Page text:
3. f/5.6   40mm   1/20   ISO 200

Due to the large size of the shopping centre there are lots of places for weary shoppers to sit (above). They are there for convenience rather than comfort, because the retailers prefer the visitors to be in their shops buying!

4. f/8   17mm   1/15   ISO 200

As with many shopping centres, each level is connected with a series of escalators. I chose the viewpoint in the image above to give a sense of scale, with the people on the ground floor appearing tiny.

5. f/8   36mm   1/30   ISO 200

This final image of the Bullring (above) shows a man carrying a shopping bag with other people in the background eating, showing the multipurpose of this building.

Being aware of other people and how they would react to being photographed was again something to be aware of whilst photographing inside the Bullring. By using a wide lens I really wanted to convey the space available in the building, enabling shoppers to walk through at their leisure. Usually I would have focused in ai servo mode, but there is too much random movement in a shopping centre. Blurred movement didn’t seem to matter for this because I wasn’t intending to focus on a specific person or group of people. I would like to develop this further by experimenting with filters, in order to convey movement.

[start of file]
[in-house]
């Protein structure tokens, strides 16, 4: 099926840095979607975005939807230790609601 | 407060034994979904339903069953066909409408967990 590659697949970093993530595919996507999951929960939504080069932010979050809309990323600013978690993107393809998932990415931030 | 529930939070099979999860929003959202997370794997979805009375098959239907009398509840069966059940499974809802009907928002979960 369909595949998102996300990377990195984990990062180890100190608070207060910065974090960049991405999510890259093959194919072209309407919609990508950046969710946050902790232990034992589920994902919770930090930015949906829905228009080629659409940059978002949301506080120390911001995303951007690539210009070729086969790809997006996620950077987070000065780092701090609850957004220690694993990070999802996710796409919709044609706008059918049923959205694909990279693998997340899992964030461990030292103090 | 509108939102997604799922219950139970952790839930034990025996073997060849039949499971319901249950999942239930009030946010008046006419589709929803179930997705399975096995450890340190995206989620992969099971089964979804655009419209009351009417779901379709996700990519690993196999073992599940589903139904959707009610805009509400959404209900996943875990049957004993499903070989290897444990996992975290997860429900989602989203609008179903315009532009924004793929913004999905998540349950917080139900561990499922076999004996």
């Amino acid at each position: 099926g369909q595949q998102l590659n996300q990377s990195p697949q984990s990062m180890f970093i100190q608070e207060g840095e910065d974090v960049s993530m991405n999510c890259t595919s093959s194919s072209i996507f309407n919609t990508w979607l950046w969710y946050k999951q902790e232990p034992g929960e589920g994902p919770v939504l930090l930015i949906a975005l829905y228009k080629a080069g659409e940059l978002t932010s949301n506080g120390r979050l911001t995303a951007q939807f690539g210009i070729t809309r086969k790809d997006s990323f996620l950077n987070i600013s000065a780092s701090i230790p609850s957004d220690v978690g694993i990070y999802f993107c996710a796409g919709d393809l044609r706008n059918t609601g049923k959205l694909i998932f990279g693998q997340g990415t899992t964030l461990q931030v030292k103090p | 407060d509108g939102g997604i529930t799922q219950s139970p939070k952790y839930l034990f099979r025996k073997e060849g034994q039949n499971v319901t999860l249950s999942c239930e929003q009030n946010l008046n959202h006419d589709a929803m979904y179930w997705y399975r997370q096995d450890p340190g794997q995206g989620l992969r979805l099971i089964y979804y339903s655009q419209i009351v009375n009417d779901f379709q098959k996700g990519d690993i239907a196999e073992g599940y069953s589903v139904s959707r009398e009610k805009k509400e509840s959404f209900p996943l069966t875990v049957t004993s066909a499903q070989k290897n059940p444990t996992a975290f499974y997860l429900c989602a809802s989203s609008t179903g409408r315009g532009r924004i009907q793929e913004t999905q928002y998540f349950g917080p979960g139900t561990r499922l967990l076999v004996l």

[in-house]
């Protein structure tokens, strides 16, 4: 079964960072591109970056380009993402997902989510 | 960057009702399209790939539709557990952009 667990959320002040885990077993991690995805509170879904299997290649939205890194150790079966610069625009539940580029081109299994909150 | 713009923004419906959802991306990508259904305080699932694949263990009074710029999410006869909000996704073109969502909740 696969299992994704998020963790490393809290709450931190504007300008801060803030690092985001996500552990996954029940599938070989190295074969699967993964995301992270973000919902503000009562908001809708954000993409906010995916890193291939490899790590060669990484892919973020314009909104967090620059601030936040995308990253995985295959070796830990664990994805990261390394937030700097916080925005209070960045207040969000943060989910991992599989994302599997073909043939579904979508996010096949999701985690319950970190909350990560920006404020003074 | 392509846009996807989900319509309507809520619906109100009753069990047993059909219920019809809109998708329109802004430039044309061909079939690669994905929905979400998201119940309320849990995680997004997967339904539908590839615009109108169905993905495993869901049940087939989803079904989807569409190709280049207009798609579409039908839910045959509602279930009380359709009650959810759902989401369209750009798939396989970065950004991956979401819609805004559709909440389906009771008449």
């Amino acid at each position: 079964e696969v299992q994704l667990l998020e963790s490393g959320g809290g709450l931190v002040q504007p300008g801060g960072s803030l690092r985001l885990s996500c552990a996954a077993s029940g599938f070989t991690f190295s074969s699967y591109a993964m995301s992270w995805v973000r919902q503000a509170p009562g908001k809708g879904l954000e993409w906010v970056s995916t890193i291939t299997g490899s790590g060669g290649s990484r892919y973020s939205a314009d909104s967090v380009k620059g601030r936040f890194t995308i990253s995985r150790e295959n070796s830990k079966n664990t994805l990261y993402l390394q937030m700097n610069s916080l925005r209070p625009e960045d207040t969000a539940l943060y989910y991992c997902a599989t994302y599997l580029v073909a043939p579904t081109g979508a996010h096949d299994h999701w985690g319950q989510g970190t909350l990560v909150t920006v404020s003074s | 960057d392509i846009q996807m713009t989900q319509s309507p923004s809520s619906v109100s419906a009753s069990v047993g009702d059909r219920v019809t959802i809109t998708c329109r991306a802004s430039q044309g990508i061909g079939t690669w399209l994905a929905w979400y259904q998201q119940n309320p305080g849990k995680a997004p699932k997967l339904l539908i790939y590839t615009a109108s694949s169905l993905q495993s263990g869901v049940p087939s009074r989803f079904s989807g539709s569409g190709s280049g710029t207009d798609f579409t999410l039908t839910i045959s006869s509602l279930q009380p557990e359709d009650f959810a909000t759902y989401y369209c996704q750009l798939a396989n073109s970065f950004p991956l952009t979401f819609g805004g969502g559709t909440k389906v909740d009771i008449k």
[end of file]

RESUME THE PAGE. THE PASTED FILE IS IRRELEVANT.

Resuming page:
5. The Sky Dome, Coventry

Coventry Blaze ice hockey team play at the Sky Dome, a 3,000 seat arena.

1. f/1.8   50 mm   1/1500   ISO 1600

The image above was intended to show part of the ice hockey match with supporters seated behind.

2. f/4.5   160 mm   1/350   ISO 1600

Unlike sports such as football, ice hockey enables fans to get close to the action. The image above shows the Perspex screen that protects them from the puck.

I used a high ISO to freeze the action so that it was clear that it was an ice hockey match. However it would be interesting to revisit the arena to experiment further with blurring movement.

6. Coventry Transport Museum

Previously known as the centre of the British car industry, Coventry was the ideal location for a museum of British road transport. There are more than 240 cars and commercial vehicles. Incredibly, admission is free, making it well worth a visit.

1. f/4   28mm   1/10   ISO 400

I spent some time waiting for the image above. Peugeot were a key employer in Coventry until their Ryton plant closed in 2006. I thought the enlarged newspaper cuttings against a Peugeot made a striking backdrop, with the backs of factory workers in a photograph. I wanted this image to show how some people walk past exhibits without really taking the time. To appreciate what they’re experiencing. Using a 1/10 sec shutter speed enabled me to blur the passer by, emphasising their movement.

2. f/4.5   60mm   1/20   ISO 400

I thought that this image above captured the restoration of the cars, covered with a plastic sheet. I helps to create the sense that this is a continually evolving museum.